Rehabilitation of Approach Roads (Phase I)-Cape May: Cape May Approach Roads are in need of rehabilitation. The existing surface exhibits significant spalling and cracking. This project includes the construction of an additional lane along a portion (approximately 1.4 miles) of the approach roads, re-construction of the existing pavement, and upgrading safety features to meet present standards (i.e. guiderail, lighting, drainage, signage). Design is nearing completion and is currently under review by NJDOT. This project is planned for 2010-2011. Phase II design and construction, which includes the remainder of Sandman Boulevard and access roads into the terminal will begin in 2013. The Authority has applied for a grant in the amount of $2.2 million to help fund Phase I of this work. This budget line also includes $450,000 for work associated with the project regarding the upgrade of the existing railroad crossing operated by Cape May Seashore lines. The total projected cost for Phase I is $6.8 million with the Authority’s share being $4.6 million.
Dolphins/Miscellaneous Fendering Improvements – CMLF: Slips 1 and 2 at both the Cape May and Lewes Terminals have had their original wooden fendering systems replaced with a composite fender system. The rehabilitation replaced various size timber clusters with a significantly upgraded energy absorption system which includes fiberglass fendering panels and rubber docking donuts. In Cape May, there are numerous timber pile structures that require work. The original wooden fendering systems in Slips 3, 4, 5, and 6 need work to keep them fully functional until full replacement is necessary. Wire rope wraps and steel-wear plates will be replaced on several timber pile clusters (dolphins) as well as three donut fenders needing work. Numerous concrete piles and bents require concrete repairs. The existing floating docks used for the smaller vessels are aging and need to be replaced as well. The integrity of the fendering units is important in protecting the vessels and providing for proper mooring facilities. This work also includes improvements of the lighthouse on the Lewes breakwater and miscellaneous work at the 3 Forts Ferry operation. This project is committed and underway and will be complete in 2010. The projected cost to complete this work in 2010 is $2.7 million.
Freeman Highway Bridge Rehabilitation-Lewes: Last painted in 1978, the Freeman Highway Bridge needs to be cleaned, repainted, and renovated. The concrete piers exhibit some deterioration and require work. Bridge parapets should be upgraded to current standards. The bridge expansion joints, approach slabs, and miscellaneous steelwork require rehabilitation as well. Freeman Highway guiderail requires replacement as well and will be done during the bridge rehabilitation. The contract is awarded and construction began on March 7. The work is expected to be completed in September 2010. The projected cost for this line is $2 million in 2010.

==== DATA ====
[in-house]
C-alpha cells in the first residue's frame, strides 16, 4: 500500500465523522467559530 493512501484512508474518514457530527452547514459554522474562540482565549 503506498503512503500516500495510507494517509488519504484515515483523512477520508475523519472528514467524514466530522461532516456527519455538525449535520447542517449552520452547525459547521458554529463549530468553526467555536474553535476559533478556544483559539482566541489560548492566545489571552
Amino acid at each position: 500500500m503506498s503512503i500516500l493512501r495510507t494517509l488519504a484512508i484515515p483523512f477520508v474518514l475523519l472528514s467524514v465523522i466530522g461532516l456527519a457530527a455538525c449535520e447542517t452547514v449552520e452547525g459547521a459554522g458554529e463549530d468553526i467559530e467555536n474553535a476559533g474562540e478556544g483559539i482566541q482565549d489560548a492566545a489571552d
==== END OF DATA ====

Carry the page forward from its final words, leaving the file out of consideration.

On the horizon, the DRBA has identified some major projects that will require significant resources during the next ten years. These projects, some of which are scheduled for design this year, are estimated to cost more than $300 million. Included on the must-do list are Phase IV-Delaware Approach Widening, Repaving and Modifications, I-295 Southbound (I-95 to Landers Lane); Bridge Re-Decking Program and Lead Paint Abatement of the New Jersey-Bound Span; New Toll Collection System; and the CMLF Vessel Improvement Program. As a result of these future vital infrastructure needs, the DRBA will be required to raise additional revenues at the Delaware Memorial Bridge in 2010 to fund these capital projects.
The DRBA, a bi-state governmental agency created by Compact in 1962, owns and operates the Delaware Memorial Bridge, the Cape May- Lewes Ferry, the Three Forts Ferry Crossing and the Salem Business Centre in Carney’s Point Twp., NJ. The DRBA also manages corporate and aviation properties through its economic development powers - two airports in New Jersey (Millville Airport and Cape May Airport) and three in Delaware (New Castle Airport, Civil Air Terminal and Delaware Airpark). All DRBA operating revenues are generated through the bridge, ferry and airport facilities.